Displaying processes in this way can assist an administrator in determining what services may be causing memory issues by showing how much available memory is being used by each service.
- Open a web browser.
- Return to the Task Manager. Click the Name heading.
Note: The category options are not available in Windows 7.
The listed processes are divided by categories. What categories are listed?
Answers may vary. The example shows 3 categories: Apps, Background processes, and Windows processes.
- Select the web browser, and click End Task.
- Close all open windows.
Step 5: Users tab.
- Click the Users tab to list the usernames who are logged into the system.
- Right-click a username. What are the available options?
Answers may vary. Windows 7: Send Message, Disconnect, and Log Off. Windows 8.x and 10: Expand, Disconnect, and Manage user accounts.
- In Windows 8.x and 10, right-click Expand to view all the processes associated with this user.
Step 6: Startup, App history and Details tabs.
Note: These tabs are not available in Windows 7.
- The Startup tab lists the processes that are started automatically during Windows startup. Click the Startup tab. Right-click a process and list the available options below.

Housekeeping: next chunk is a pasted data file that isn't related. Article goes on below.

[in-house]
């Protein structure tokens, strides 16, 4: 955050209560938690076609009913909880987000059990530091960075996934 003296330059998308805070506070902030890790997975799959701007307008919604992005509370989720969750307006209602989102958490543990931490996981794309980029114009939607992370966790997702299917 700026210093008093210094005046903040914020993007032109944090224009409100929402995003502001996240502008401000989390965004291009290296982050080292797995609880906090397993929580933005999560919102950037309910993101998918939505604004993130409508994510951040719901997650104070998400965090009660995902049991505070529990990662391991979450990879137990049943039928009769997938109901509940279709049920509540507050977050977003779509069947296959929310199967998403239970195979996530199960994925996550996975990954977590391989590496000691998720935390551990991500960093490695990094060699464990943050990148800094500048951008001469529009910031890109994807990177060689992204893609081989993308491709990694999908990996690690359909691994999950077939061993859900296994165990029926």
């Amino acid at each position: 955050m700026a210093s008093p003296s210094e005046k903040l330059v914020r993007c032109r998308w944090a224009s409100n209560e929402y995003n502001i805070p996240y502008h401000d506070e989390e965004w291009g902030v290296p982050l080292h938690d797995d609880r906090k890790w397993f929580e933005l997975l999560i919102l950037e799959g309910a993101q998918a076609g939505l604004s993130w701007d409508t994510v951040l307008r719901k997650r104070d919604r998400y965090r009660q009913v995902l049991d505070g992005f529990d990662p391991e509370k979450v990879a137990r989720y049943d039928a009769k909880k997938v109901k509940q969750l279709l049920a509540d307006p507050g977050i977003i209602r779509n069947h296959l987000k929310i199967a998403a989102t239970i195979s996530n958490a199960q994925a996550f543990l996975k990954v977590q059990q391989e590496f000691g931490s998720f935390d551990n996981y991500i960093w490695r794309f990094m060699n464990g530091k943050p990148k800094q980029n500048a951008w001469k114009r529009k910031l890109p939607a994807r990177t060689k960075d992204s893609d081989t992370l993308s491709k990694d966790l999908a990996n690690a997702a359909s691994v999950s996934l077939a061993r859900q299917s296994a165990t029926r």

Answer may vary. Disable, Open file location, Search online, and Properties.
- The App history tab lists the historical resources usage.
What type of information can you get from this list?
Answer may vary. CPU time, network data usage, and data uploads and downloads
- The Details tab displays process information such as process ID (PID), status, and memory utilization. Right-click a process and list the available options below.
Answer may vary. End task, End process tree, Set priority, Set affinity, Analyze wait chain, UAC virtualization, Create dump file, Open file location, Search online, Properties, and Go to service(s).
Why is it important for an administrator to understand how to work within the Task Manager?
Answers may vary. The Task Manager can be a valuable tool for an administrator when troubleshooting problems with a Windows PC. It provides information about CPU, memory, disk, and network usage. It also provides a way to end tasks or cancel processes.